The Mental Toll of COVID-19: Taking care of yourself and your family
The anxiety and uncertainty created by COVID-19 is felt most acutely by those on the front line. While public safety professionals are used to dealing with high pressure environments and individuals in crisis, the pandemic has introduced a whole new level of stress for those in the field and their families.
Nick Greco - President and Founder of C3 Education and Research, Inc. - and Dr. Amy Barnhorst - Vice Chair of Community Mental Health at UC Davis - discuss how your stress can manifest and impact your behavior, with a focus on practical advice to monitor and manage your mental health during the pandemic. The webinar is moderated by Axon’s Laura Brown.
Please also find resources to leverage for your mental well-being.
Nicholas Greco IV, M.S., B.C.E.T.S., C.A.T.S.M., F.A.A.E.T.S., is President and Founder of C3 Education and Research, Inc. Nick has held multiple positions over a 20-year career in clinical operations, project management, multidisciplinary training for civilians and law enforcement, as well as diagnostics and assessment. He has authored over 320 book reviews, presented globally on over 350 professional presentations, workshops, and in-services, and authored or co-authored numerous articles and text supplements in psychiatry and psychology.
Nick is an approved CIT instructor with the Illinois Law Enforcement Training and Standards Board, a CIT instructor for the Chicago Police Department, CIT Coordinator and Lead CIT Trainer for the Lake County Sheriff’s Office National CIT Program, a Subject Matter Expert for both Axon and Lexipol/Police One, and a Mental Health First Aid Instructor with Public Safety, Fire/EMS, and Higher Education designations. He is a member of ILEETA, an Associate Member Service Provider of IACP, Committee Chair for the IPSA Mental Health Committee, and a Board Member for Blue H.E.L.P.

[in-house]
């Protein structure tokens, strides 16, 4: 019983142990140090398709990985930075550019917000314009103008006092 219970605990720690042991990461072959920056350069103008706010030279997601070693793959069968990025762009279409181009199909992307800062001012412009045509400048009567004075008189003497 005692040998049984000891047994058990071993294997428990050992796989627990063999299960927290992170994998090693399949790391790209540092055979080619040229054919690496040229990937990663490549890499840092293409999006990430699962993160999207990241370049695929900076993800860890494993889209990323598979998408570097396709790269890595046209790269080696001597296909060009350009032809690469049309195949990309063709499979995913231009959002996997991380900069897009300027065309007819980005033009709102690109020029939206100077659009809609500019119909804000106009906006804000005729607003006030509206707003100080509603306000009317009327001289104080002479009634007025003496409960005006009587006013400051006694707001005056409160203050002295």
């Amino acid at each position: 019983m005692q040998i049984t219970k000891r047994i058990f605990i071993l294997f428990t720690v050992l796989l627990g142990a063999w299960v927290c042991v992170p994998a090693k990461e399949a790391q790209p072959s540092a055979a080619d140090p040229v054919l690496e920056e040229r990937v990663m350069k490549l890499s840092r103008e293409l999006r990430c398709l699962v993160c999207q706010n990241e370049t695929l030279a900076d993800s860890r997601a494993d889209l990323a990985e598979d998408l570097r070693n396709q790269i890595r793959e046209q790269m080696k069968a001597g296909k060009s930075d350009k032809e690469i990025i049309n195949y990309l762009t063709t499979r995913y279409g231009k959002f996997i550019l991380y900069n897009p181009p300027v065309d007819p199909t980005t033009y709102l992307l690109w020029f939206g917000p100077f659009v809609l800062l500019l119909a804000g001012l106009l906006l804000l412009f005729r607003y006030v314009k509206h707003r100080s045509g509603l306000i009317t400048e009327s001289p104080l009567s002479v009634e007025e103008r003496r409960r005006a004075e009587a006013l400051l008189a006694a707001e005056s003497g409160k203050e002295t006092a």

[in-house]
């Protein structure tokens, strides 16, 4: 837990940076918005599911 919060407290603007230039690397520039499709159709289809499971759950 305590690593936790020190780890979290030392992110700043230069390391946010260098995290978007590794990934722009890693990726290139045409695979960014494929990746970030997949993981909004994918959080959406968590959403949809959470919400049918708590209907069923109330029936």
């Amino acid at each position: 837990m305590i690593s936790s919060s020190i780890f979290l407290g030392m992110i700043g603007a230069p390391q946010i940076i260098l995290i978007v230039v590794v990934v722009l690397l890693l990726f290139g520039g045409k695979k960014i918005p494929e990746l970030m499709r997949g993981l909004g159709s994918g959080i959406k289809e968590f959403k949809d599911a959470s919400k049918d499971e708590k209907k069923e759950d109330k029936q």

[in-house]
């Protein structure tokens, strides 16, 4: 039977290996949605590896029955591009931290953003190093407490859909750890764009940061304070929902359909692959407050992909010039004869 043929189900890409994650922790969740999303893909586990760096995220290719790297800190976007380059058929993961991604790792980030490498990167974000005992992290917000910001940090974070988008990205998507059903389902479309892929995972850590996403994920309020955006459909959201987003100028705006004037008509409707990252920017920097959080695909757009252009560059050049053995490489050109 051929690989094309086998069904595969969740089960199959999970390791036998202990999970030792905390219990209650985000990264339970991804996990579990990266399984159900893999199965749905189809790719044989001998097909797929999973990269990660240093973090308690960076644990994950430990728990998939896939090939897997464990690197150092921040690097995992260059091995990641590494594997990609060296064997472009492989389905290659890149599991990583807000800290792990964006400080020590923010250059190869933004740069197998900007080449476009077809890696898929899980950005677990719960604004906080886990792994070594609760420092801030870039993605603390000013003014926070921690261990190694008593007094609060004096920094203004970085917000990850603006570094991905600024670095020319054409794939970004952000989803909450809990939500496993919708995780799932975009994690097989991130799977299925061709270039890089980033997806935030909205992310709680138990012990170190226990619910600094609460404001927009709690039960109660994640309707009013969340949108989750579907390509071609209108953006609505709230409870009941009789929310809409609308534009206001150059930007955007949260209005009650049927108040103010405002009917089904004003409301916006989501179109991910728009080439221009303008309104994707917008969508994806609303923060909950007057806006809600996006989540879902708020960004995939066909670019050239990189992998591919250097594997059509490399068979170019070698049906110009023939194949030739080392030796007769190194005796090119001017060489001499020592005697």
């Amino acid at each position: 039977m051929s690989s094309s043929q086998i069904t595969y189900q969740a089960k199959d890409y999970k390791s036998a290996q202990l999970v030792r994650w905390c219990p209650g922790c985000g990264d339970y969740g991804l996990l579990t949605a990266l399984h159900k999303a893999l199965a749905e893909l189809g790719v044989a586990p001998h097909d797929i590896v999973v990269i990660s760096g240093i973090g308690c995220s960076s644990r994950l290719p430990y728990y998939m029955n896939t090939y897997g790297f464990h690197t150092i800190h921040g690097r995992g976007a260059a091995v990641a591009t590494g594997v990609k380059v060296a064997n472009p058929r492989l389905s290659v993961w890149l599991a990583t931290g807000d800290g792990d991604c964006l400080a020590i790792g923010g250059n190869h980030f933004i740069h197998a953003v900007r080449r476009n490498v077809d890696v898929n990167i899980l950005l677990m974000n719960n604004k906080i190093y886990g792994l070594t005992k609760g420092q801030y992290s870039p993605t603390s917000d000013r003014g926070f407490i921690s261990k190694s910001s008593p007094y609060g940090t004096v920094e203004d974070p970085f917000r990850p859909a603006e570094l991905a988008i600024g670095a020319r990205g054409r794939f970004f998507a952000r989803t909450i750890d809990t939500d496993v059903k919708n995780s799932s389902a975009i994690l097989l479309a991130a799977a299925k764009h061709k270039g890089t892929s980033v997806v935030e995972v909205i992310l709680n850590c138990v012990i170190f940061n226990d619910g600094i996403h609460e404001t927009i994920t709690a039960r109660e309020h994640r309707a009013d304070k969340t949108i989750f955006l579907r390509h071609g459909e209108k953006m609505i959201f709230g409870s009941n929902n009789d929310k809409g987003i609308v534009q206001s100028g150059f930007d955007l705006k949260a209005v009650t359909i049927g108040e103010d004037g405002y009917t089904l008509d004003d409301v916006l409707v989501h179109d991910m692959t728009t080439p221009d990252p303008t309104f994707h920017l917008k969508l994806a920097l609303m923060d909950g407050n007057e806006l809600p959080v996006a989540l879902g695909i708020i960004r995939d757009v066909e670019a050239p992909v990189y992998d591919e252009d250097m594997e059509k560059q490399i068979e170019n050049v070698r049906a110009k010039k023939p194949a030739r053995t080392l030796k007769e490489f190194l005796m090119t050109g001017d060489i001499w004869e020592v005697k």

Dr. Barnhorst is the Vice Chair for Community Mental Health at the UC Davis Department of Psychiatry and Behavioral Sciences, where she provides clinical care in the inpatient psychiatric hospital, crisis unit, county jail and emergency department. She’s a nationally recognized expert on firearms laws and mental illness, and her academic interests include the interface between firearm violence, suicide and mental illness. As part of the Consortium for Risk-based Firearm Policy, she works with both state and federal legislators to craft evidence-based firearm laws. She has presented nationally on these topics, and writes about them for Psychology Today and the New York Times.